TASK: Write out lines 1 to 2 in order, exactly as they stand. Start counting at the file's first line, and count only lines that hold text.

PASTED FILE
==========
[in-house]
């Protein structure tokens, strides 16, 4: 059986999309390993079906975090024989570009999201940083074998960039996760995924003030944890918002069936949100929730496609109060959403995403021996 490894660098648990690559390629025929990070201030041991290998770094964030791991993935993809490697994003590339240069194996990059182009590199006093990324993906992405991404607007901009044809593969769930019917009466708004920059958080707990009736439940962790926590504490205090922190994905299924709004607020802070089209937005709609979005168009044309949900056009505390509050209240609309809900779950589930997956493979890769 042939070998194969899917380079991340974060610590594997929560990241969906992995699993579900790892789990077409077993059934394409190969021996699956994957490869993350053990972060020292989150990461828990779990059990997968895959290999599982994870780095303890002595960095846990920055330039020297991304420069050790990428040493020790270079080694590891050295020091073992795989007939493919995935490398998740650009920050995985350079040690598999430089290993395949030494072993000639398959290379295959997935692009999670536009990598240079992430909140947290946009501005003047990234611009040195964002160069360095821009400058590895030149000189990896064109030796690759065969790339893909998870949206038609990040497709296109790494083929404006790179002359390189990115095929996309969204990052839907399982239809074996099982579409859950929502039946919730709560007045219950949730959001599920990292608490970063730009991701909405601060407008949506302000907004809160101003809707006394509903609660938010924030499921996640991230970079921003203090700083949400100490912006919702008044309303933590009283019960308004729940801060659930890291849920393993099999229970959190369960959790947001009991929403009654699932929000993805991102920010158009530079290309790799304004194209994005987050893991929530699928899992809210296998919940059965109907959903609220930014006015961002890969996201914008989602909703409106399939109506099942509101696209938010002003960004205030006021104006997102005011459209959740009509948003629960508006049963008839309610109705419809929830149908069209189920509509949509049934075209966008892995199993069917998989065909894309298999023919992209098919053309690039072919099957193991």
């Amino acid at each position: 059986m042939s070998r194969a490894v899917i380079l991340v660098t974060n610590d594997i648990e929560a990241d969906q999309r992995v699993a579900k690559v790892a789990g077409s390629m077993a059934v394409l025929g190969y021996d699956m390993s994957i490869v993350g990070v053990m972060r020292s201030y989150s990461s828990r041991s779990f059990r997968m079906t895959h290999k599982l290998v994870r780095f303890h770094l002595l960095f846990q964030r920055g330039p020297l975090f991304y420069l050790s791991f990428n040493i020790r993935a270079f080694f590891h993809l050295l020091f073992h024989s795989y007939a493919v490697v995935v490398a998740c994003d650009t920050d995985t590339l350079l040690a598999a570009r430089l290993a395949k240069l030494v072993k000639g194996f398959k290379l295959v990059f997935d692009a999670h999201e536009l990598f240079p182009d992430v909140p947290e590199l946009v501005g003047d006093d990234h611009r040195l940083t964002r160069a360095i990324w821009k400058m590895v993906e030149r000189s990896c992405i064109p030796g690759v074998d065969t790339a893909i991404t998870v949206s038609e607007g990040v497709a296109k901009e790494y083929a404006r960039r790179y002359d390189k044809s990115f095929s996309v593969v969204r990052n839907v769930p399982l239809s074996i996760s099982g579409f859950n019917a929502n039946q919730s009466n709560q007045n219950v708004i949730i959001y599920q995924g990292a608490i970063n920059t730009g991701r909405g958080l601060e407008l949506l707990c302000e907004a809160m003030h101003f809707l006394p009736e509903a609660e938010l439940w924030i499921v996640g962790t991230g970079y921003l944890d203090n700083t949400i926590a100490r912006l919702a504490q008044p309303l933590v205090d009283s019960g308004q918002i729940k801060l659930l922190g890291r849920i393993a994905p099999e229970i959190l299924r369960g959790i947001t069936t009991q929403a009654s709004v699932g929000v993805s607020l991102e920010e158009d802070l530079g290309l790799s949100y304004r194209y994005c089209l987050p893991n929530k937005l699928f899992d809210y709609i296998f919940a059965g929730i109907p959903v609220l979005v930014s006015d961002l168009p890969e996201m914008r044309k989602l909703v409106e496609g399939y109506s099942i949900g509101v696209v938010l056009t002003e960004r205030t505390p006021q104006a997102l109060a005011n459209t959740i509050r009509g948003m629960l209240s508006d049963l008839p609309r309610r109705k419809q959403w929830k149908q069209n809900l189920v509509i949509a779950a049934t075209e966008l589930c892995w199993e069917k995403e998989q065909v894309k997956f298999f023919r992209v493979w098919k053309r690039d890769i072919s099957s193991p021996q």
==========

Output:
[in-house]
């Protein structure tokens, strides 16, 4: 059986999309390993079906975090024989570009999201940083074998960039996760995924003030944890918002069936949100929730496609109060959403995403021996 490894660098648990690559390629025929990070201030041991290998770094964030791991993935993809490697994003590339240069194996990059182009590199006093990324993906992405991404607007901009044809593969769930019917009466708004920059958080707990009736439940962790926590504490205090922190994905299924709004607020802070089209937005709609979005168009044309949900056009505390509050209240609309809900779950589930997956493979890769 042939070998194969899917380079991340974060610590594997929560990241969906992995699993579900790892789990077409077993059934394409190969021996699956994957490869993350053990972060020292989150990461828990779990059990997968895959290999599982994870780095303890002595960095846990920055330039020297991304420069050790990428040493020790270079080694590891050295020091073992795989007939493919995935490398998740650009920050995985350079040690598999430089290993395949030494072993000639398959290379295959997935692009999670536009990598240079992430909140947290946009501005003047990234611009040195964002160069360095821009400058590895030149000189990896064109030796690759065969790339893909998870949206038609990040497709296109790494083929404006790179002359390189990115095929996309969204990052839907399982239809074996099982579409859950929502039946919730709560007045219950949730959001599920990292608490970063730009991701909405601060407008949506302000907004809160101003809707006394509903609660938010924030499921996640991230970079921003203090700083949400100490912006919702008044309303933590009283019960308004729940801060659930890291849920393993099999229970959190369960959790947001009991929403009654699932929000993805991102920010158009530079290309790799304004194209994005987050893991929530699928899992809210296998919940059965109907959903609220930014006015961002890969996201914008989602909703409106399939109506099942509101696209938010002003960004205030006021104006997102005011459209959740009509948003629960508006049963008839309610109705419809929830149908069209189920509509949509049934075209966008892995199993069917998989065909894309298999023919992209098919053309690039072919099957193991």